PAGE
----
The intended audience is those robotics researchers throughout the entire robotics community who use DSLs and models as a key component of their robotics software infrastructure. In addition, robotics researchers with an interest in modern approaches to solving complex software-related issues will find the workshop inspirational.

***Relation to previous workshops organized***

A first workshop on the same topic already took place in october 2010 in Taipei, Taiwan during the 2010 IEEE/RSJ International Conference on Intelligent Robots and Systems (IROS'10). In the first edition, we accepted 4 papers and had two additional presentations during the workshop. 15 people attended the half-day workshop. The proceedings of this workshop are freely available on arXiv. The new workshop will build on the experience and lessons learnt from the previous one.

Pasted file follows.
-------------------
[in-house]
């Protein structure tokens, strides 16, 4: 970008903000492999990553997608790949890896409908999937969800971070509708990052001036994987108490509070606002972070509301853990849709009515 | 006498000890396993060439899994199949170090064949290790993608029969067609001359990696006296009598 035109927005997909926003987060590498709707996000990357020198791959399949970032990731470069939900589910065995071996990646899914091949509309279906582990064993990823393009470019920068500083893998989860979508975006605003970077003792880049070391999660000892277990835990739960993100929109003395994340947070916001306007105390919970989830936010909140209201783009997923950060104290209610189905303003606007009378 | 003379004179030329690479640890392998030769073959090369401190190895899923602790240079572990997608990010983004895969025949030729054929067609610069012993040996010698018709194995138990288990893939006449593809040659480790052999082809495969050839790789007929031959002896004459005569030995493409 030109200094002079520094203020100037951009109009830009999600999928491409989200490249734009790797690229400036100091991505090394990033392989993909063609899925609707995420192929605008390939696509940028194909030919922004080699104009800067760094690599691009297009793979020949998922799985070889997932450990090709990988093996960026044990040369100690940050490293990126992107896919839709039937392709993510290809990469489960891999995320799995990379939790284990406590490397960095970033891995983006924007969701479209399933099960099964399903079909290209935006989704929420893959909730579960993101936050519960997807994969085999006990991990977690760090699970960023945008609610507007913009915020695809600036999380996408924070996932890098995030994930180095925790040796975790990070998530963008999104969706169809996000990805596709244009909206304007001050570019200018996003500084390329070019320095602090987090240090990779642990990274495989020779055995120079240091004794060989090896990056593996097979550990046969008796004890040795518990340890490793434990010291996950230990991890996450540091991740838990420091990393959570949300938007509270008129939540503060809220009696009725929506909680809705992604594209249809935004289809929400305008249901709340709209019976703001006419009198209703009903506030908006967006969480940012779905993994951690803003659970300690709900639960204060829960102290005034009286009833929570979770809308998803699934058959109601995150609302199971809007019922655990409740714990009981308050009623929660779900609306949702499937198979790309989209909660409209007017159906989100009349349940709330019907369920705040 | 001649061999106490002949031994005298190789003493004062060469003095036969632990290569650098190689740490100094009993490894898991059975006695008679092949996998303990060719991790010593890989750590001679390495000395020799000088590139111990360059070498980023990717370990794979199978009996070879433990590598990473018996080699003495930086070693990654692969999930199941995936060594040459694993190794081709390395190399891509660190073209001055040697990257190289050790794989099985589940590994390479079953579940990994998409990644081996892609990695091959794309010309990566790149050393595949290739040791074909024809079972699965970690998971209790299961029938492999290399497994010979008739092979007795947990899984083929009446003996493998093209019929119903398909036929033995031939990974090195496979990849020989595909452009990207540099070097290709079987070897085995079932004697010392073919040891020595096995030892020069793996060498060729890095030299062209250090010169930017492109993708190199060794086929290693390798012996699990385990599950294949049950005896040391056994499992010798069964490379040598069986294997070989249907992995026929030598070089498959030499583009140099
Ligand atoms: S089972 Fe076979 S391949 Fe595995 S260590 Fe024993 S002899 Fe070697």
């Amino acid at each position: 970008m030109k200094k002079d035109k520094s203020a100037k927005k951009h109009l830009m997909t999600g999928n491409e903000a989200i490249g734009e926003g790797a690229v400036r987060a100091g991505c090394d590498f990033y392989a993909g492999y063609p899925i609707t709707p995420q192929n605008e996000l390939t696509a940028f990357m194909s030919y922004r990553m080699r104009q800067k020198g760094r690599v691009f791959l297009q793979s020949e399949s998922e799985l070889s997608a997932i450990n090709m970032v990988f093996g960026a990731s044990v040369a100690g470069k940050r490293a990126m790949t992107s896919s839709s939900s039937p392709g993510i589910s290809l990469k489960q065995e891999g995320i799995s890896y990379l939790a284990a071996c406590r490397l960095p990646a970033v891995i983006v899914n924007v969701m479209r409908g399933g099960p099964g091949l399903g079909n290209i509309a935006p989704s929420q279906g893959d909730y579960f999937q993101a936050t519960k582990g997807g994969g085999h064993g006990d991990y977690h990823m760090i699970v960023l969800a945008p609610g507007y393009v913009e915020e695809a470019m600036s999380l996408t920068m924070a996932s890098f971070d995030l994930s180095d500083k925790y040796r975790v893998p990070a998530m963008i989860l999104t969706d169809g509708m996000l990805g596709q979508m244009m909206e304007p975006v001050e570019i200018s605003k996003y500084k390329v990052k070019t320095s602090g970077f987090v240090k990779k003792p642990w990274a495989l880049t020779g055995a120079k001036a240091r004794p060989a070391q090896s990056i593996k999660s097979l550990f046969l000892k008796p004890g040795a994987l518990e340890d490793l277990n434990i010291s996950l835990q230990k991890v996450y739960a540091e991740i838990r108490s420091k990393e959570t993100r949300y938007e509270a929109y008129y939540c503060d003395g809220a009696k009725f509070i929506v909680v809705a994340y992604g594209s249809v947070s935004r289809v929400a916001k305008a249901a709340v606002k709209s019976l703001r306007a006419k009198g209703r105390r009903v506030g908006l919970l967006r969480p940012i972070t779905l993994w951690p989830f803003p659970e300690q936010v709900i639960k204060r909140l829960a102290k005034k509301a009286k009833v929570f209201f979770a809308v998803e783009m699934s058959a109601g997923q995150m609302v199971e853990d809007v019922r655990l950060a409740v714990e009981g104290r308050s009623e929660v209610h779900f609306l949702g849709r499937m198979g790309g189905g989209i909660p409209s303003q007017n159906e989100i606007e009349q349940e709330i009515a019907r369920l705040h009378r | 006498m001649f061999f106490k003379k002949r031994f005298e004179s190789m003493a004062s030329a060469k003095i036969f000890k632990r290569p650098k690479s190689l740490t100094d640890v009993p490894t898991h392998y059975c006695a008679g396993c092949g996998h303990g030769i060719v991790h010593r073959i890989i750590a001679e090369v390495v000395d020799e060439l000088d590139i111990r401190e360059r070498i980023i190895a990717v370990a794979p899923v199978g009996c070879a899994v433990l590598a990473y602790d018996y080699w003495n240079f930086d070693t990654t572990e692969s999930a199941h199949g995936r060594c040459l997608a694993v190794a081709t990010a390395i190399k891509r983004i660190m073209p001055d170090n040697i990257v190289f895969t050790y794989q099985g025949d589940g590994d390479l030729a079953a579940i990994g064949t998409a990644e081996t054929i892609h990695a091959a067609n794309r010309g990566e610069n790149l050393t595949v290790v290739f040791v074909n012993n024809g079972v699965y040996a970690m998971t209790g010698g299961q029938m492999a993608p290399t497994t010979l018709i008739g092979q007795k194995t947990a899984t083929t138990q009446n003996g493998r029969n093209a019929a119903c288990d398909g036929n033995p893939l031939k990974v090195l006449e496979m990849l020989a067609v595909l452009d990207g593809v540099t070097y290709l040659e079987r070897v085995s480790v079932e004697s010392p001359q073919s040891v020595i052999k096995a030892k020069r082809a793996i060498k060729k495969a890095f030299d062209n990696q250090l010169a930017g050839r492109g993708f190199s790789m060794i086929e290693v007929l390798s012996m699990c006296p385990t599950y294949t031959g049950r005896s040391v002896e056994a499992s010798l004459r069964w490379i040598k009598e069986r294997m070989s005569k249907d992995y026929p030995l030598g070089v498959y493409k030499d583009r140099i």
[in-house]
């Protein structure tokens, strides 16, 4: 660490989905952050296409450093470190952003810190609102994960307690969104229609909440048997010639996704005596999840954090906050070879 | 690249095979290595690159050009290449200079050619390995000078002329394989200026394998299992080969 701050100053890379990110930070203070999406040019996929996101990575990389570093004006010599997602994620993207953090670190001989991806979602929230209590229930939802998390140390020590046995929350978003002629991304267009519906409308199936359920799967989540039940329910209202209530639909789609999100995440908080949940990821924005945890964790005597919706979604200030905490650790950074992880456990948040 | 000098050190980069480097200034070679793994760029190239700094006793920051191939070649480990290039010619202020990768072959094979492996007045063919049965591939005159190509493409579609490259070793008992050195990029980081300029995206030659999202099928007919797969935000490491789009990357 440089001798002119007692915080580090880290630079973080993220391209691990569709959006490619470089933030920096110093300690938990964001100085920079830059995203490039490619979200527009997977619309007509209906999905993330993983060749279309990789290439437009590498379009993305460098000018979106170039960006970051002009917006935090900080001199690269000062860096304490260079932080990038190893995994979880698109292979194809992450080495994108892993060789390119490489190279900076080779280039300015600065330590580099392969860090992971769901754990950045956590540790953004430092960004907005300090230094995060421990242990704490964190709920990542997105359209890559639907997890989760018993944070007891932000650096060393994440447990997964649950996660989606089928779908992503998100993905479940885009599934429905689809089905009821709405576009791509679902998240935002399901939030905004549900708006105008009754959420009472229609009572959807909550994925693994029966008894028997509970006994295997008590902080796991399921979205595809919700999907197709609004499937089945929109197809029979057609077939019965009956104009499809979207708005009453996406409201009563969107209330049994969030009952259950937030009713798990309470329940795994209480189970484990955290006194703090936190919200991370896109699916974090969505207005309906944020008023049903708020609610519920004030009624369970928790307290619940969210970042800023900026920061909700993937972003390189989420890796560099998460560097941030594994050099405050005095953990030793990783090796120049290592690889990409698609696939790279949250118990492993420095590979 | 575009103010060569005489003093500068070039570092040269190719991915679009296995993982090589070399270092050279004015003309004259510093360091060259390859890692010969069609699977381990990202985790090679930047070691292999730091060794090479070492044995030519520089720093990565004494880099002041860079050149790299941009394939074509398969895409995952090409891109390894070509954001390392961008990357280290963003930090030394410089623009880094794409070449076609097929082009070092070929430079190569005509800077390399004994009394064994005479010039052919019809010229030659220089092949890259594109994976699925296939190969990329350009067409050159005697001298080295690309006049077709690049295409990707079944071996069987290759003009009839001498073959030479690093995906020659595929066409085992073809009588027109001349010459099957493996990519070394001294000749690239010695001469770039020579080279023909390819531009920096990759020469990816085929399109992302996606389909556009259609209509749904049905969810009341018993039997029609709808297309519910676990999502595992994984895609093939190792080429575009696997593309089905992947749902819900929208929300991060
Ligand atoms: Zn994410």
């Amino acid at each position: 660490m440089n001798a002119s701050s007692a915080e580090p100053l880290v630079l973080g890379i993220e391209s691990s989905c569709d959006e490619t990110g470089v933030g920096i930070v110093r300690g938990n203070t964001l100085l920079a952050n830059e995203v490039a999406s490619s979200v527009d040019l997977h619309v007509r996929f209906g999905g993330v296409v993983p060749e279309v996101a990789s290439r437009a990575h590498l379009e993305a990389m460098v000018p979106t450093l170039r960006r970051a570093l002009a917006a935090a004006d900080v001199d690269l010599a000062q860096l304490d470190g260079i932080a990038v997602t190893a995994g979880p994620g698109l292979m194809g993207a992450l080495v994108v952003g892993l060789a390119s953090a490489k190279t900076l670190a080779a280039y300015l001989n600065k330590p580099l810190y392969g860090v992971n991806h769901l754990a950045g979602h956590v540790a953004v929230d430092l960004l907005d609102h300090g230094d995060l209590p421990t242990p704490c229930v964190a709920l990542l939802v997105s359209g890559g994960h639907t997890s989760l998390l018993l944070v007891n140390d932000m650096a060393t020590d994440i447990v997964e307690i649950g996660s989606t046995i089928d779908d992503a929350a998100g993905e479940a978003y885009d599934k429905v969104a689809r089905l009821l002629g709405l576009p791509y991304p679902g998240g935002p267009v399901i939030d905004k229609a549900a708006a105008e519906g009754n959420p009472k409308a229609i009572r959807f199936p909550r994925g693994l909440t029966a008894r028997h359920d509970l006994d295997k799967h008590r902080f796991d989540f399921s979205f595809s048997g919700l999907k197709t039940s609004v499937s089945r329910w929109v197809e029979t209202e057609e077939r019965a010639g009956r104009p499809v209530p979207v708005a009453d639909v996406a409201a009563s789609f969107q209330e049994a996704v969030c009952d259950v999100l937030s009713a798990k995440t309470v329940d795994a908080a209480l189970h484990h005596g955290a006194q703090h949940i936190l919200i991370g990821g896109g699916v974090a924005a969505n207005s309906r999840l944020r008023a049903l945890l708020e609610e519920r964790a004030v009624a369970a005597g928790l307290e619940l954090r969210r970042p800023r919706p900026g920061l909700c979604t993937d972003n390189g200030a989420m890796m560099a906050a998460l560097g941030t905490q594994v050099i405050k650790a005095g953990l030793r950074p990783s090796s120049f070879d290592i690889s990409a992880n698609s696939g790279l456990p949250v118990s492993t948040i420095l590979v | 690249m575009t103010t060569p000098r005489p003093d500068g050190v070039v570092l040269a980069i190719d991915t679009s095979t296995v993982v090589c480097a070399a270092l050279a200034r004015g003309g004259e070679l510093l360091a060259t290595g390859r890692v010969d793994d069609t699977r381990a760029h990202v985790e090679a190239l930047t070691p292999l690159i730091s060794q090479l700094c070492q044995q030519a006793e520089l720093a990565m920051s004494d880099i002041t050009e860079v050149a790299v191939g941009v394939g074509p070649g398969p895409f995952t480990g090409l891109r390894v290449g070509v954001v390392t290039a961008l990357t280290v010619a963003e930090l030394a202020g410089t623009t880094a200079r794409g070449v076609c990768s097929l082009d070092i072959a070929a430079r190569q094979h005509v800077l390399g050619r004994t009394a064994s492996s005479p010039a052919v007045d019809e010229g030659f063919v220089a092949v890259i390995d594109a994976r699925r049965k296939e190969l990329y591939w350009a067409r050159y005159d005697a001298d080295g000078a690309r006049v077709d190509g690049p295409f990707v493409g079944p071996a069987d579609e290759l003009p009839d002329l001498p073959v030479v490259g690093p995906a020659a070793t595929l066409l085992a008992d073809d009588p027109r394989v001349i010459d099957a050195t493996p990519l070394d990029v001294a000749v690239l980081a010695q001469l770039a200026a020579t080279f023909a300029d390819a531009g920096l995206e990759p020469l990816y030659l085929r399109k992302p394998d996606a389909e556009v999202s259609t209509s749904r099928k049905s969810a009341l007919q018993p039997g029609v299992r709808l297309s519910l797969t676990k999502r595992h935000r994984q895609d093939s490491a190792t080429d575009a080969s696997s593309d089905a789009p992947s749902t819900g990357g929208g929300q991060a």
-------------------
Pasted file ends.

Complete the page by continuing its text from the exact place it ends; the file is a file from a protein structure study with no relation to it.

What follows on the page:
Serge Stinckwich also organized last year the International Workshop on Dynamic languages for RObotic and Sensors systems (DYROS 2010) during SIMPAR-2010 (Darmstadt, Germany). This year's DSLRob workshop will include dynamic languages as a key topic which should serve to further attract interest from the community.

***Important dates***

- Due date for full workshop papers submission: August 8th 2011 (extended deadline)
- Final acceptance: August 26th 2011
- Camera-ready paper due: September 9th 2011
- Workshop date: September 26th 2011

- Location of the workshop: San Francisco (Hotel meeting room as close as possible to IROS. We are currently reviewing options)
- Registration: free (independent of IROS)

***Submission guidelines***